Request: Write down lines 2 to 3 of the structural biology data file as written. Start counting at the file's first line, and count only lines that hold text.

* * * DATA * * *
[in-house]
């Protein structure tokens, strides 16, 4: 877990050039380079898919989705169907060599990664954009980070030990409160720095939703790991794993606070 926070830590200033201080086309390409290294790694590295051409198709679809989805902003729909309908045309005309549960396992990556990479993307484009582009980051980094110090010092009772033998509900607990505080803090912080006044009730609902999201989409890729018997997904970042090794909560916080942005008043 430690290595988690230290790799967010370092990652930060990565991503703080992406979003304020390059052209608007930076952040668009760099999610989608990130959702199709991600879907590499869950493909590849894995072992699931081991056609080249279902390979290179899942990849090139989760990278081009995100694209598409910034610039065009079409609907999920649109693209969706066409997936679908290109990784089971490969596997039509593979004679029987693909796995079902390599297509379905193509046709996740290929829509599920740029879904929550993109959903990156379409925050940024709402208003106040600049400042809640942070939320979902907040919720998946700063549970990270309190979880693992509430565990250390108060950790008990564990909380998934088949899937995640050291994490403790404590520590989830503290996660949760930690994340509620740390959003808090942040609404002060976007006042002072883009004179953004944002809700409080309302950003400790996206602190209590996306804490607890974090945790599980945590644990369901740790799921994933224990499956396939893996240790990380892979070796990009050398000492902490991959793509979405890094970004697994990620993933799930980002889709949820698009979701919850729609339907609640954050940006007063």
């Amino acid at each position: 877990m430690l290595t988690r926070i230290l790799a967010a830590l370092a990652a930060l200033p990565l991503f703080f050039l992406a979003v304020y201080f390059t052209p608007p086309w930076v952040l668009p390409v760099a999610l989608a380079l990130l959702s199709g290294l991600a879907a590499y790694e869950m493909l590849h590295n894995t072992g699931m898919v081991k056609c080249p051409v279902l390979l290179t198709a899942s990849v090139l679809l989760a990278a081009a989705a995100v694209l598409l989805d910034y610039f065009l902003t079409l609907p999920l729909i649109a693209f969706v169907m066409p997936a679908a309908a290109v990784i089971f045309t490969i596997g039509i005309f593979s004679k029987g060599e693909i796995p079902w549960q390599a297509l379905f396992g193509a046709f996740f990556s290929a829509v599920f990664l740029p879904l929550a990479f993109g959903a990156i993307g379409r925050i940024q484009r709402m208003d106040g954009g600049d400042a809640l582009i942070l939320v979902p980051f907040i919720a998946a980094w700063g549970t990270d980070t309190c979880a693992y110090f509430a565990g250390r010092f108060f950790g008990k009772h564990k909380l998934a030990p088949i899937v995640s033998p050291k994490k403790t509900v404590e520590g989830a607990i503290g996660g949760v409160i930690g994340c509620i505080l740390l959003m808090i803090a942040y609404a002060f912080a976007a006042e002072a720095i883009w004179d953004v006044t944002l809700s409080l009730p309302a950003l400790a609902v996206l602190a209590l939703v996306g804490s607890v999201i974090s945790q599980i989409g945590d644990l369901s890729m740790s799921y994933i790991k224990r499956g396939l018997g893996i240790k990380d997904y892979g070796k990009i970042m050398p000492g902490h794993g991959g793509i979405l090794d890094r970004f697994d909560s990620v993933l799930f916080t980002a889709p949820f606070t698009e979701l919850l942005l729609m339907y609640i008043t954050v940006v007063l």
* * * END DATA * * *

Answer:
């Protein structure tokens, strides 16, 4: 877990050039380079898919989705169907060599990664954009980070030990409160720095939703790991794993606070 926070830590200033201080086309390409290294790694590295051409198709679809989805902003729909309908045309005309549960396992990556990479993307484009582009980051980094110090010092009772033998509900607990505080803090912080006044009730609902999201989409890729018997997904970042090794909560916080942005008043 430690290595988690230290790799967010370092990652930060990565991503703080992406979003304020390059052209608007930076952040668009760099999610989608990130959702199709991600879907590499869950493909590849894995072992699931081991056609080249279902390979290179899942990849090139989760990278081009995100694209598409910034610039065009079409609907999920649109693209969706066409997936679908290109990784089971490969596997039509593979004679029987693909796995079902390599297509379905193509046709996740290929829509599920740029879904929550993109959903990156379409925050940024709402208003106040600049400042809640942070939320979902907040919720998946700063549970990270309190979880693992509430565990250390108060950790008990564990909380998934088949899937995640050291994490403790404590520590989830503290996660949760930690994340509620740390959003808090942040609404002060976007006042002072883009004179953004944002809700409080309302950003400790996206602190209590996306804490607890974090945790599980945590644990369901740790799921994933224990499956396939893996240790990380892979070796990009050398000492902490991959793509979405890094970004697994990620993933799930980002889709949820698009979701919850729609339907609640954050940006007063």
């Amino acid at each position: 877990m430690l290595t988690r926070i230290l790799a967010a830590l370092a990652a930060l200033p990565l991503f703080f050039l992406a979003v304020y201080f390059t052209p608007p086309w930076v952040l668009p390409v760099a999610l989608a380079l990130l959702s199709g290294l991600a879907a590499y790694e869950m493909l590849h590295n894995t072992g699931m898919v081991k056609c080249p051409v279902l390979l290179t198709a899942s990849v090139l679809l989760a990278a081009a989705a995100v694209l598409l989805d910034y610039f065009l902003t079409l609907p999920l729909i649109a693209f969706v169907m066409p997936a679908a309908a290109v990784i089971f045309t490969i596997g039509i005309f593979s004679k029987g060599e693909i796995p079902w549960q390599a297509l379905f396992g193509a046709f996740f990556s290929a829509v599920f990664l740029p879904l929550a990479f993109g959903a990156i993307g379409r925050i940024q484009r709402m208003d106040g954009g600049d400042a809640l582009i942070l939320v979902p980051f907040i919720a998946a980094w700063g549970t990270d980070t309190c979880a693992y110090f509430a565990g250390r010092f108060f950790g008990k009772h564990k909380l998934a030990p088949i899937v995640s033998p050291k994490k403790t509900v404590e520590g989830a607990i503290g996660g949760v409160i930690g994340c509620i505080l740390l959003m808090i803090a942040y609404a002060f912080a976007a006042e002072a720095i883009w004179d953004v006044t944002l809700s409080l009730p309302a950003l400790a609902v996206l602190a209590l939703v996306g804490s607890v999201i974090s945790q599980i989409g945590d644990l369901s890729m740790s799921y994933i790991k224990r499956g396939l018997g893996i240790k990380d997904y892979g070796k990009i970042m050398p000492g902490h794993g991959g793509i979405l090794d890094r970004f697994d909560s990620v993933l799930f916080t980002a889709p949820f606070t698009e979701l919850l942005l729609m339907y609640i008043t954050v940006v007063l």